for support, resources or system navigation.
“I decided to volunteer with SSO because of
what a great organization they are and how
much they have contributed to the community,”
says Florence, who volunteers doing intake
once a week at SSO’s Toronto office. “At first the
role can seem a bit daunting, working directly
with people coming to us for help, but the staff
at SSO are open, supportive and always willing
to help me if I have any questions.”
Florence is a crucial part of the client experience.
She speaks with callers about what challenges
they face and what sorts of support they are
seeking. This information is shared with SSO
counsellors who then work with the client to
decide how to best meet their needs. It is a
challenging role, with people often sharing very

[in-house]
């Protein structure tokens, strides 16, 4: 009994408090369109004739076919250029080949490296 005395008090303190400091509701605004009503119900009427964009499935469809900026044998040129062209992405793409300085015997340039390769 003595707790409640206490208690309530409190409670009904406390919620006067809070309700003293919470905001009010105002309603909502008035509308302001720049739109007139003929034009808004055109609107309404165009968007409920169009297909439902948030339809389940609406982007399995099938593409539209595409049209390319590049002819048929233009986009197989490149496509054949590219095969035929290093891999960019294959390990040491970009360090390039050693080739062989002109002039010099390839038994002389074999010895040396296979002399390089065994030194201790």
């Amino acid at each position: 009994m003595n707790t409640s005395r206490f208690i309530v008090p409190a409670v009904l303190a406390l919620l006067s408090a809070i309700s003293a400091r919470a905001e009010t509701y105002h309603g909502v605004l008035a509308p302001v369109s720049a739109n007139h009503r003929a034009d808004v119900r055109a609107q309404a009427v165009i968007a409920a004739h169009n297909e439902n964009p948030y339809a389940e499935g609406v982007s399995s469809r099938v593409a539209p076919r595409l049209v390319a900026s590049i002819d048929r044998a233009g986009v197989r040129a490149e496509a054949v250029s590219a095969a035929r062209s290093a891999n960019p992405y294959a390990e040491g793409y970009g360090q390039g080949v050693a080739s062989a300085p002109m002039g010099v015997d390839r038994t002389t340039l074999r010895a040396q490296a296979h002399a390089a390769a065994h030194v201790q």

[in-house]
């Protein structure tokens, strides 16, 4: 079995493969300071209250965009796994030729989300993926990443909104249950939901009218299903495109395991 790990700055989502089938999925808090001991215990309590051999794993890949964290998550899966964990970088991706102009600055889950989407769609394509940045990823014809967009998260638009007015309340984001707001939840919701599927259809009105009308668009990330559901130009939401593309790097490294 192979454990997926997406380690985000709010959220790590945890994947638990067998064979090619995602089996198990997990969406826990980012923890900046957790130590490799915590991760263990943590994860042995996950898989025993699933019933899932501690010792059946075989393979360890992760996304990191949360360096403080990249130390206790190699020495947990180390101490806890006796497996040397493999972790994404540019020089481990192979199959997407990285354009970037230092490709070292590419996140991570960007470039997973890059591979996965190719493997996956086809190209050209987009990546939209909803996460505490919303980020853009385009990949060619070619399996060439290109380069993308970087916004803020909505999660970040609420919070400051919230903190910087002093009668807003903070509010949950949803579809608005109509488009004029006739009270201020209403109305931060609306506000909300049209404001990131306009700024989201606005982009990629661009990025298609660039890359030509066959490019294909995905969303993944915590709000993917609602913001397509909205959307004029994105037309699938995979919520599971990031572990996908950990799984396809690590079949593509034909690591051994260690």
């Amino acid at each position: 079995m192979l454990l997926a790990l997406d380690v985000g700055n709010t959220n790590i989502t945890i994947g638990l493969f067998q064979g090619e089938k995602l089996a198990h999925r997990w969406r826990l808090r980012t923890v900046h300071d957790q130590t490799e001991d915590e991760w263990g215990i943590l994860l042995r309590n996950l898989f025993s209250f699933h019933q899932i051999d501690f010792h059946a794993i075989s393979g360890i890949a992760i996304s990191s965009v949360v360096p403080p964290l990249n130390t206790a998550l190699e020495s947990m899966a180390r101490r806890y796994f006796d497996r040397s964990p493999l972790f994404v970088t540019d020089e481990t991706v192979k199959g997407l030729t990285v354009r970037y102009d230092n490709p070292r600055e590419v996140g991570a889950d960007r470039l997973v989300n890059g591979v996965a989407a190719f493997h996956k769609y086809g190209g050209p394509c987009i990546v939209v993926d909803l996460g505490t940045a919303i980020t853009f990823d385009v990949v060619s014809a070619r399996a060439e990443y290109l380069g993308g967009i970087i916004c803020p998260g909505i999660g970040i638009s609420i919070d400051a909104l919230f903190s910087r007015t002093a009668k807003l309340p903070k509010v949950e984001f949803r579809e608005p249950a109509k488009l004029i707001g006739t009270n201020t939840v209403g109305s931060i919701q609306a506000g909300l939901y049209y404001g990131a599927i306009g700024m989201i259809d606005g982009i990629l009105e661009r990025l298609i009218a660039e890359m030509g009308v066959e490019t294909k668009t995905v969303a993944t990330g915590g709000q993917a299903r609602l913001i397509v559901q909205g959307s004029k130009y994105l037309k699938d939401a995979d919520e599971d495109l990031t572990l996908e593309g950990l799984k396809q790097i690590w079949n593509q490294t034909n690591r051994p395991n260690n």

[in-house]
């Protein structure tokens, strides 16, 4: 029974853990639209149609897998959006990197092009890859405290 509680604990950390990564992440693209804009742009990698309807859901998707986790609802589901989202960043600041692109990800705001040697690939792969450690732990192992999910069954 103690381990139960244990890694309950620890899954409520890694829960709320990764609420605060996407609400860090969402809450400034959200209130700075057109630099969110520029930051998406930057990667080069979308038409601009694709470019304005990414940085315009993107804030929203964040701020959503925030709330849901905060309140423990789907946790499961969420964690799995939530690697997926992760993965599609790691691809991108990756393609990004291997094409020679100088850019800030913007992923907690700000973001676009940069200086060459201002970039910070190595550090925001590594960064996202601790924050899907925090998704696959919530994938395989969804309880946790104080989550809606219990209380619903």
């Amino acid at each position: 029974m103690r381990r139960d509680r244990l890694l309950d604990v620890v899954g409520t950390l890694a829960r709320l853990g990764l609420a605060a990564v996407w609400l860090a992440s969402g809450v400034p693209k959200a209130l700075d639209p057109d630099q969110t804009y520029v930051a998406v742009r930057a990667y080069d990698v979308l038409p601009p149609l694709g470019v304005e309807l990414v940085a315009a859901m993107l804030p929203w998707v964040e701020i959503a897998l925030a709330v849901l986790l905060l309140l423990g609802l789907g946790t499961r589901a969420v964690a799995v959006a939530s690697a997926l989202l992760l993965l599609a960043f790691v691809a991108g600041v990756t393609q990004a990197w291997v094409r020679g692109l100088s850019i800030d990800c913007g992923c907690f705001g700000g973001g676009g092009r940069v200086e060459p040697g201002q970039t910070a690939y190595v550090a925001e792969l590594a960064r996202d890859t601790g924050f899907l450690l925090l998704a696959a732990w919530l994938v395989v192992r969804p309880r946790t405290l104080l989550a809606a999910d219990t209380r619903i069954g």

personal aspects of their lives and who are
sometimes in crisis – a role that Florence does
not take lightly.
…staff at SSO are
open, supportive and always
willing to help me if I have any
As an individual living with mental illness herself,
Florence relates to their challenges and is
sympathetic to their needs – she also sees her
work at SSO as a valuable stepping stone for
the future. “Volunteering at SSO I’ve learned to
perfect my communication and listening skills,”
she says. “Not only do I get to help people
when they really need it, but I am also acquiring
life-long skills that are transferrable to other
volunteer positions, or jobs I will do in the future.”
For anyone thinking of volunteering their time
with SSO, Florence has great advice. “Don’t
hesitate – just do it!”
2014/2015 Annual Report
Looking Towards the Future
We have played a vital role in schizophrenia research, first by funding research, then by